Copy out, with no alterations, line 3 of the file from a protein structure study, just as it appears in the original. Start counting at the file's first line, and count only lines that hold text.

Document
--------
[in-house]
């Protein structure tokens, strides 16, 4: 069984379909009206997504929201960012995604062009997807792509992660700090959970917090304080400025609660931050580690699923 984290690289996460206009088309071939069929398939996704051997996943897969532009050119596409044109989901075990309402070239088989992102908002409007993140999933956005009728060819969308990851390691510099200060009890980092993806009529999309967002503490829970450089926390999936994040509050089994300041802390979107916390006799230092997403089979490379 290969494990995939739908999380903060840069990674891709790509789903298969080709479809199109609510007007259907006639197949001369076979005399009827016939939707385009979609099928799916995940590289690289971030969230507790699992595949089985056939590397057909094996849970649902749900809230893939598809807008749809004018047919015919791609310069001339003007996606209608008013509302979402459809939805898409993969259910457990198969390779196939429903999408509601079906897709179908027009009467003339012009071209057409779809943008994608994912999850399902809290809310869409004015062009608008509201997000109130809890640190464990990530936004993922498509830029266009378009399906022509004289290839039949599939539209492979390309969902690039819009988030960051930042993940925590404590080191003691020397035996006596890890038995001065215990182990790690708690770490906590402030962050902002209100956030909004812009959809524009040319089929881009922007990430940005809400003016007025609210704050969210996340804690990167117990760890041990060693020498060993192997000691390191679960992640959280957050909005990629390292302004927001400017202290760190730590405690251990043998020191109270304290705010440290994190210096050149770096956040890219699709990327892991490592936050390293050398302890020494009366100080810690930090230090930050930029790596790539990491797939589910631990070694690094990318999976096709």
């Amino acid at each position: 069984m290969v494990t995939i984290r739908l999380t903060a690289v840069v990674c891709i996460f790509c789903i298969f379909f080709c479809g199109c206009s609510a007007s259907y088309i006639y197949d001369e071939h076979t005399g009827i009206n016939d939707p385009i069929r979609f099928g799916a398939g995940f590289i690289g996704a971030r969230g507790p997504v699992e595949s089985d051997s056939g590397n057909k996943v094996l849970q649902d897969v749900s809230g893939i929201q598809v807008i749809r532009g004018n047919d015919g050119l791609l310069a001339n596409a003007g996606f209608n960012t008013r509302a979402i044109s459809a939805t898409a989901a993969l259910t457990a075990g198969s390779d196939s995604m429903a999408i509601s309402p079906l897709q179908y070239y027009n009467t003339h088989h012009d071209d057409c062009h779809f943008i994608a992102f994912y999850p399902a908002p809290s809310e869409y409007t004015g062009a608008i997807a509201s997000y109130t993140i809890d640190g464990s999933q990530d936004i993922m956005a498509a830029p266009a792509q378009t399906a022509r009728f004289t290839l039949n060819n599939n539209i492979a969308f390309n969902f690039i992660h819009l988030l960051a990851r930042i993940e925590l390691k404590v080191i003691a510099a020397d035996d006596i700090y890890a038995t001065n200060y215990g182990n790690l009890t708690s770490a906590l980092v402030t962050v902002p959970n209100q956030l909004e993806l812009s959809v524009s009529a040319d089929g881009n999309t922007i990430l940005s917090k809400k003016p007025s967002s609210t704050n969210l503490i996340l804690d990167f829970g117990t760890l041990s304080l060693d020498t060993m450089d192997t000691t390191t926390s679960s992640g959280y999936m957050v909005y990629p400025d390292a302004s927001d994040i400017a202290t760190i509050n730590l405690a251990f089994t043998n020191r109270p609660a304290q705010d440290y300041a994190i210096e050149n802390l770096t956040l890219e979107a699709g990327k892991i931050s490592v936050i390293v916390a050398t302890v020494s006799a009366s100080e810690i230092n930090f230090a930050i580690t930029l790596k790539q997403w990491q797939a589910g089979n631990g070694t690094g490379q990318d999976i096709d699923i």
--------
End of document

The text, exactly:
């Amino acid at each position: 069984m290969v494990t995939i984290r739908l999380t903060a690289v840069v990674c891709i996460f790509c789903i298969f379909f080709c479809g199109c206009s609510a007007s259907y088309i006639y197949d001369e071939h076979t005399g009827i009206n016939d939707p385009i069929r979609f099928g799916a398939g995940f590289i690289g996704a971030r969230g507790p997504v699992e595949s089985d051997s056939g590397n057909k996943v094996l849970q649902d897969v749900s809230g893939i929201q598809v807008i749809r532009g004018n047919d015919g050119l791609l310069a001339n596409a003007g996606f209608n960012t008013r509302a979402i044109s459809a939805t898409a989901a993969l259910t457990a075990g198969s390779d196939s995604m429903a999408i509601s309402p079906l897709q179908y070239y027009n009467t003339h088989h012009d071209d057409c062009h779809f943008i994608a992102f994912y999850p399902a908002p809290s809310e869409y409007t004015g062009a608008i997807a509201s997000y109130t993140i809890d640190g464990s999933q990530d936004i993922m956005a498509a830029p266009a792509q378009t399906a022509r009728f004289t290839l039949n060819n599939n539209i492979a969308f390309n969902f690039i992660h819009l988030l960051a990851r930042i993940e925590l390691k404590v080191i003691a510099a020397d035996d006596i700090y890890a038995t001065n200060y215990g182990n790690l009890t708690s770490a906590l980092v402030t962050v902002p959970n209100q956030l909004e993806l812009s959809v524009s009529a040319d089929g881009n999309t922007i990430l940005s917090k809400k003016p007025s967002s609210t704050n969210l503490i996340l804690d990167f829970g117990t760890l041990s304080l060693d020498t060993m450089d192997t000691t390191t926390s679960s992640g959280y999936m957050v909005y990629p400025d390292a302004s927001d994040i400017a202290t760190i509050n730590l405690a251990f089994t043998n020191r109270p609660a304290q705010d440290y300041a994190i210096e050149n802390l770096t956040l890219e979107a699709g990327k892991i931050s490592v936050i390293v916390a050398t302890v020494s006799a009366s100080e810690i230092n930090f230090a930050i580690t930029l790596k790539q997403w990491q797939a589910g089979n631990g070694t690094g490379q990318d999976i096709d699923i």